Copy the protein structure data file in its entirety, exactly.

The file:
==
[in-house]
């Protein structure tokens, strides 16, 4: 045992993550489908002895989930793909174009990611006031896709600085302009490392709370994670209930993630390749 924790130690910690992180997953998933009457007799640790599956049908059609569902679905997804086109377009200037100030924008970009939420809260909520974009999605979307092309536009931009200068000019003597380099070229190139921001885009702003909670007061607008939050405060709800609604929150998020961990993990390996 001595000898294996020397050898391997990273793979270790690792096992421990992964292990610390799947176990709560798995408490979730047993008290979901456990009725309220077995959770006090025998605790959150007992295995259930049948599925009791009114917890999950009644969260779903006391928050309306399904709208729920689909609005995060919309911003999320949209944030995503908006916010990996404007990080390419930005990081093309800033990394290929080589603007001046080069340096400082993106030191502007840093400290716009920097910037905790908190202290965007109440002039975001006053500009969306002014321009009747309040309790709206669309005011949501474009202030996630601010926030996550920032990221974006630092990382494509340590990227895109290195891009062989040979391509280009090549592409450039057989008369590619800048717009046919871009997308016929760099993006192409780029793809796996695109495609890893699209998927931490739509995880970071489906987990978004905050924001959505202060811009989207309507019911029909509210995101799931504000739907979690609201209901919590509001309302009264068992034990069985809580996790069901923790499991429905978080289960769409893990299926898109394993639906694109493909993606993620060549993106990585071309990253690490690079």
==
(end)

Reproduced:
[in-house]
């Protein structure tokens, strides 16, 4: 045992993550489908002895989930793909174009990611006031896709600085302009490392709370994670209930993630390749 924790130690910690992180997953998933009457007799640790599956049908059609569902679905997804086109377009200037100030924008970009939420809260909520974009999605979307092309536009931009200068000019003597380099070229190139921001885009702003909670007061607008939050405060709800609604929150998020961990993990390996 001595000898294996020397050898391997990273793979270790690792096992421990992964292990610390799947176990709560798995408490979730047993008290979901456990009725309220077995959770006090025998605790959150007992295995259930049948599925009791009114917890999950009644969260779903006391928050309306399904709208729920689909609005995060919309911003999320949209944030995503908006916010990996404007990080390419930005990081093309800033990394290929080589603007001046080069340096400082993106030191502007840093400290716009920097910037905790908190202290965007109440002039975001006053500009969306002014321009009747309040309790709206669309005011949501474009202030996630601010926030996550920032990221974006630092990382494509340590990227895109290195891009062989040979391509280009090549592409450039057989008369590619800048717009046919871009997308016929760099993006192409780029793809796996695109495609890893699209998927931490739509995880970071489906987990978004905050924001959505202060811009989207309507019911029909509210995101799931504000739907979690609201209901919590509001309302009264068992034990069985809580996790069901923790499991429905978080289960769409893990299926898109394993639906694109493909993606993620060549993106990585071309990253690490690079």